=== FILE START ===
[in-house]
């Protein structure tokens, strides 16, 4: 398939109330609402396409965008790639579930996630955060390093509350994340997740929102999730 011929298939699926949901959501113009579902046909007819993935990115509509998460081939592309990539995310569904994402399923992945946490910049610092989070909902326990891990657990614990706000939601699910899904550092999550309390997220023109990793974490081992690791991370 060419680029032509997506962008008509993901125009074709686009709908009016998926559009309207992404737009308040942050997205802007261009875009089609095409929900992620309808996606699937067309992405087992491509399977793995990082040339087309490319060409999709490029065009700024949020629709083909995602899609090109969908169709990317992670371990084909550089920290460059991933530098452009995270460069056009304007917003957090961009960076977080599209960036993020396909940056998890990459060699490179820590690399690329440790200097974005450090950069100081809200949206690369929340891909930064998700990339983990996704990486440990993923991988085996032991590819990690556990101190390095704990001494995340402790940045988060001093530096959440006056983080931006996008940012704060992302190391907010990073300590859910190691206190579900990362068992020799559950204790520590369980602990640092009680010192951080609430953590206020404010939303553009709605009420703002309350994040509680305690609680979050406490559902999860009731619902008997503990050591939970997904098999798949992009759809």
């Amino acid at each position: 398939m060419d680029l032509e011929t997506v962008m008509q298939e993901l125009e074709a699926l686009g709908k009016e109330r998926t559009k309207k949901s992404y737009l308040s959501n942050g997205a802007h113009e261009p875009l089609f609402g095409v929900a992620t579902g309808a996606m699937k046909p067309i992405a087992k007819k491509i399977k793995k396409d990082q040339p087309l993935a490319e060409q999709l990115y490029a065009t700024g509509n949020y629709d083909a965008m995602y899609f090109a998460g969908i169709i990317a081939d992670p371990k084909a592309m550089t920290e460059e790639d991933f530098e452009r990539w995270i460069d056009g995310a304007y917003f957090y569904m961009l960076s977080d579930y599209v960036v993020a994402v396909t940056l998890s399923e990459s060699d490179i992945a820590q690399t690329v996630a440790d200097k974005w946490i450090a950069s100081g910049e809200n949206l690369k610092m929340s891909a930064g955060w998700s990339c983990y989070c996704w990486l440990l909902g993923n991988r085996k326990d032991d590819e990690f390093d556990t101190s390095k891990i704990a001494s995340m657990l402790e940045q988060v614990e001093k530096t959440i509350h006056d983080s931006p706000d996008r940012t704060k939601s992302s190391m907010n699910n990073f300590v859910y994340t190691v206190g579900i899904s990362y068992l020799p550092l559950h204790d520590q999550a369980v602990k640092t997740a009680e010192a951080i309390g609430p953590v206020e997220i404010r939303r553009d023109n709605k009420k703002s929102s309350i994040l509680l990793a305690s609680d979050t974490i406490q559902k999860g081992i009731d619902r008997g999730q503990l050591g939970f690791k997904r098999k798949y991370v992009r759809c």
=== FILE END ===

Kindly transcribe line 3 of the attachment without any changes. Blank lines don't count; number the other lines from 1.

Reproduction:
């Amino acid at each position: 398939m060419d680029l032509e011929t997506v962008m008509q298939e993901l125009e074709a699926l686009g709908k009016e109330r998926t559009k309207k949901s992404y737009l308040s959501n942050g997205a802007h113009e261009p875009l089609f609402g095409v929900a992620t579902g309808a996606m699937k046909p067309i992405a087992k007819k491509i399977k793995k396409d990082q040339p087309l993935a490319e060409q999709l990115y490029a065009t700024g509509n949020y629709d083909a965008m995602y899609f090109a998460g969908i169709i990317a081939d992670p371990k084909a592309m550089t920290e460059e790639d991933f530098e452009r990539w995270i460069d056009g995310a304007y917003f957090y569904m961009l960076s977080d579930y599209v960036v993020a994402v396909t940056l998890s399923e990459s060699d490179i992945a820590q690399t690329v996630a440790d200097k974005w946490i450090a950069s100081g910049e809200n949206l690369k610092m929340s891909a930064g955060w998700s990339c983990y989070c996704w990486l440990l909902g993923n991988r085996k326990d032991d590819e990690f390093d556990t101190s390095k891990i704990a001494s995340m657990l402790e940045q988060v614990e001093k530096t959440i509350h006056d983080s931006p706000d996008r940012t704060k939601s992302s190391m907010n699910n990073f300590v859910y994340t190691v206190g579900i899904s990362y068992l020799p550092l559950h204790d520590q999550a369980v602990k640092t997740a009680e010192a951080i309390g609430p953590v206020e997220i404010r939303r553009d023109n709605k009420k703002s929102s309350i994040l509680l990793a305690s609680d979050t974490i406490q559902k999860g081992i009731d619902r008997g999730q503990l050591g939970f690791k997904r098999k798949y991370v992009r759809c």